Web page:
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On 3/3/2019 at 10:26 AM, cocobinga said:

Lovely progression of (mostly) fish. Thanks for the report! I'm dining here for lunch later this month...they advised they do not accept solo diners at the bar for dinner, which is very odd. I hope there is no difference in quality between lunch and dinner.

On Resy they are now accepting reservation for solo diners at the counter.

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@Sthitch and I went to Nakazawa on Saturday.  We sat at the sushi counter and each party is separated from the other parties by a pane of glass.  The chefs and servers were double masked. 

We did the classic for $150, with booze tasting ($90), some add on for sea urchins (Maine, CA and Japan), and a couple of glasses of champagne.  With tax and tip, I think the bill came to $450 pp.  

The service and food were fantastic.  I'm just not sure I really buy into the pricing of high end sushi.

 

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3 hours ago, Ericandblueboy said:

@Sthitch and I went to Nakazawa on Saturday.  We sat at the sushi counter and each party is separated from the other parties by a pane of glass.  The chefs and servers were double masked. 

We did the classic for $150, with booze tasting ($90), some add on for sea urchins (Maine, CA and Japan), and a couple of glasses of champagne.  With tax and tip, I think the bill came to $450 pp.  

The service and food were fantastic.  I'm just not sure I really buy into the pricing of high end sushi.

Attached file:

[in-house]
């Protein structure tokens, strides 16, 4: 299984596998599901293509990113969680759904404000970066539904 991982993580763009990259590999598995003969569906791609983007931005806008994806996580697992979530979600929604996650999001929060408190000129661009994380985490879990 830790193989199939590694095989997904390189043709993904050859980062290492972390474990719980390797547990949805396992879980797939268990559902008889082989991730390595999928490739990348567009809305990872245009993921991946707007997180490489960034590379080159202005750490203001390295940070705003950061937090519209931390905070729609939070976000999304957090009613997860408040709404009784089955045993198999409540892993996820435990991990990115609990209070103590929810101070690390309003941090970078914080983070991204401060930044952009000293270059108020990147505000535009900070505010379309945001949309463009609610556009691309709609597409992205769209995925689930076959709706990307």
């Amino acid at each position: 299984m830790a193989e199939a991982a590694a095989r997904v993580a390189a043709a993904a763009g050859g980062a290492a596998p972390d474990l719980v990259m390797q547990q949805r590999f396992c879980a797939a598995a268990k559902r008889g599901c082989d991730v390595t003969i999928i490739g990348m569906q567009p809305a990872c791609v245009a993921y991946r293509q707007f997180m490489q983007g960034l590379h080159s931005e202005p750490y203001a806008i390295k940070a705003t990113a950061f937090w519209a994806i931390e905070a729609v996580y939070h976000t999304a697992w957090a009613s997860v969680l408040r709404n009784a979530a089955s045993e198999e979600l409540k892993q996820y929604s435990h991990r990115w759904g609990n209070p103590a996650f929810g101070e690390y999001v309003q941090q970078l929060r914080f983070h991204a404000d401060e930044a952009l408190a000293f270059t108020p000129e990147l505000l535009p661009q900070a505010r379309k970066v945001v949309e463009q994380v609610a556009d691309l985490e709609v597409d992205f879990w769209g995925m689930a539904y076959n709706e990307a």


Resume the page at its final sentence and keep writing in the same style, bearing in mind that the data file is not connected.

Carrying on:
That place is certainly expensive. Two of my close friends have been there at least twice, and I think their tabs were in your ballpark. 

What were your highlights?

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16 hours ago, Ericandblueboy said:

 

The service and food were fantastic.  I'm just not sure I really buy into the pricing of high end sushi.

 

Can you expand on this Eric?  What do you mean?  Are you saying that high end sushi is expensive, but it shouldn't be that expensive?  In other words if the piece of tuna on your plate cost $10 to buy, prepare and serve, they will charge you $20 for it?

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3 hours ago, Bart said:

Can you expand on this Eric?  What do you mean?  Are you saying that high end sushi is expensive, but it shouldn't be that expensive?  In other words if the piece of tuna on your plate cost $10 to buy, prepare and serve, they will charge you $20 for it?

Yes. I think high end sushi is disproportionate to its cost.  That pricing is Michelin 3 star pricing for 19 pieces of sushi and 3 small slices of uni (we didn't get the 2 uni nigiri).  The pours with the pairing were far from generous, which is why we each sucked down 2 more glasses of champagne.  

That said, I do have to say the quality was top notch.  Every bite was delicious.  Especially impressive is just the flavor and temperature of the rice.  I'd be interested to know the profit margin of a top end sushi joint vs. a French Michelin 3 star joint.